For all the hard-hitting history here, it’s more of a hug than a punch. That might be confusing, even frustrating, if one expects a more direct engagement with the issues. But if you like work which celebrates nuance, complexity and affirmation, it will be right up your street.

The new film by Grace Schwindt, one of the concluding shows in CCA’s performance season, comes, we’re told, from the artist’s “ongoing interest in how public health is perceived and treated, and how mental health is discussed in contemporary society.” The title, Five Surfaces All White, comes from a conversation with her grandfather, in which he described his care home room, and other interviews on how the architecture of health services have informed the work. But this is far from a direct engagement on the subject.

Schwindt, a German artist based in London, takes her “five white surfaces” out into the landscape around Cove Park on the Kilcreggan Peninsula, and works with three performers and a horse to create a meditative 40-minute film. A young woman dances, then slumps across the back of the horse; an older man sits in a rocking chair, plays the trumpet and conducts an imaginary orchestra; a woman sings to the horse (this goes on for quite some time as the patient beast stands there quietly; one has to admire its patience).

Occasional spoken sentences movingly recall her grandfather, but for the most part Schwindt favours other forms of communication – gesture, dance, humming, playing the mouth organ – which lack the precision of words. Not an architectural critique, then, nor a political one (which is also part of Schwindt’s modus operandi). What this film is actually saying is much more abstract and elusive.

Slovenian artist Jasmina Cibic, meanwhile, shows a substantial body of work in the neighbouring space engaging with the subject of the role art – particularly European modernism – plays in the nation state. Again, she shows sculpture as well as film: a scale model of Yugoslavia’s now lost pavilion for the 1929 Barcelona Expo (spliced with elements of Adolf Loos’ 1927 house for Josephine Baker) and a bronze statuette of a woman from the same Expo are the first things we see, starting a conversation about how imagery of the female body is used in this context.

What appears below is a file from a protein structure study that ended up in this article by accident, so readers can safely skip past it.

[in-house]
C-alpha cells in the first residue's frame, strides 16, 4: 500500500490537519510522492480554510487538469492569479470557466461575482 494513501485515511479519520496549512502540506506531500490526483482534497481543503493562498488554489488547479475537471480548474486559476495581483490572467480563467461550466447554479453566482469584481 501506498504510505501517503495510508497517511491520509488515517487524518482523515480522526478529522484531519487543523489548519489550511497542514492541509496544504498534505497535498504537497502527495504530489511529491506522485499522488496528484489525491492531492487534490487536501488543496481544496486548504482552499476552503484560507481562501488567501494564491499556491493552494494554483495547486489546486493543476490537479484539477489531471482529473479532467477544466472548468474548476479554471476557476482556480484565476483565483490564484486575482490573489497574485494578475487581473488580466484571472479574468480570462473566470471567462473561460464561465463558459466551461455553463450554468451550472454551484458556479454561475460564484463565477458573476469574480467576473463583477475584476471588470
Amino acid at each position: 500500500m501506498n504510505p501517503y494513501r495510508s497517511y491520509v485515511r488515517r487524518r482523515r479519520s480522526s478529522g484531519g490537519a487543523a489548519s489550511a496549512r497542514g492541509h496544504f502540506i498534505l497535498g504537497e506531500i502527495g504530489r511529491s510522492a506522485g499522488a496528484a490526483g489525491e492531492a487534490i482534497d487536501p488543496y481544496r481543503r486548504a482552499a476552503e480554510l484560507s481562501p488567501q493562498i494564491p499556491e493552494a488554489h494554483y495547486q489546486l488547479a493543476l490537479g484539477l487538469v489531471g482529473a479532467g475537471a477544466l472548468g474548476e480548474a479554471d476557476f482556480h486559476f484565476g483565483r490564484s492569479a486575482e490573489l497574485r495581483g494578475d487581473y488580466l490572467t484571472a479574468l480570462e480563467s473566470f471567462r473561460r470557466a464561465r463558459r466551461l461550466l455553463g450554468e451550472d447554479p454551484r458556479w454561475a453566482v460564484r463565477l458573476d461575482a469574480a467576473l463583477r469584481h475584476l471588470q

In the main space, two tapestries are being woven by two classical singers, Rosie Lavery and Lea Shaw – at certain times each week they will be in residence, singing to one another as they work about how to build the perfect nation state, their enchanting voices resounding through the space. Then we arrive at the apex of the show, Cibic’s trilogy of NADA films, which explore art, dance, music and architecture.

In the first, violinist Dejana Sekulic appears to “tune” a stringed instrument shaped like a model of an unrealised design for the Yugoslav pavilion at the 1958 Brussels Expo. In the second, five dancers perform scenes from Bartók’s The Miraculous Mandarin, which was performed at the Expo, re-choreographed as a political allergy and filmed in Arne Jacobsen’s beautiful Aarhus City Hall.

The third is a dialogue between three women, Artist, Curator and Nation (Germania), the words taken from discussions and correspondence about Germany’s presentations at World Expos in 1929, 1937 and 1958. It is filmed in two houses by Ludwig Mies van der Rohe.

Cibic’s work is perhaps the more cerebral, the least elliptical, of the three and is beautifully produced with considerable ambition – look out for further work by her at Dundee’s Cooper Gallery next month. However, it is still more meditative than didactic. Like all of these shows, it’s less about conclusions than about opening up a subject, and would benefit from repeated views to make its subtle points.

Alberta Whittle until 21 November; Grace Schwindt and Jasmina Cibic until 13 October